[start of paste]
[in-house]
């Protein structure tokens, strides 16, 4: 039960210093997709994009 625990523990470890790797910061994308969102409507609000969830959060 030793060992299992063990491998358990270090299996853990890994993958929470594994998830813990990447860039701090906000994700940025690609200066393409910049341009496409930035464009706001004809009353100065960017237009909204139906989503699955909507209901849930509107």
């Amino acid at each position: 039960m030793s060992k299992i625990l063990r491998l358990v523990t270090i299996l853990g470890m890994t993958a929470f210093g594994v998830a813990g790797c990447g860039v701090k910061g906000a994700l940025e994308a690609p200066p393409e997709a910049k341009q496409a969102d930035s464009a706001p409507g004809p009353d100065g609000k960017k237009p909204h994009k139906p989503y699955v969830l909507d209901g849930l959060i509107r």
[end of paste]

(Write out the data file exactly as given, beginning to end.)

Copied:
[in-house]
């Protein structure tokens, strides 16, 4: 039960210093997709994009 625990523990470890790797910061994308969102409507609000969830959060 030793060992299992063990491998358990270090299996853990890994993958929470594994998830813990990447860039701090906000994700940025690609200066393409910049341009496409930035464009706001004809009353100065960017237009909204139906989503699955909507209901849930509107």
């Amino acid at each position: 039960m030793s060992k299992i625990l063990r491998l358990v523990t270090i299996l853990g470890m890994t993958a929470f210093g594994v998830a813990g790797c990447g860039v701090k910061g906000a994700l940025e994308a690609p200066p393409e997709a910049k341009q496409a969102d930035s464009a706001p409507g004809p009353d100065g609000k960017k237009p909204h994009k139906p989503y699955v969830l909507d209901g849930l959060i509107r």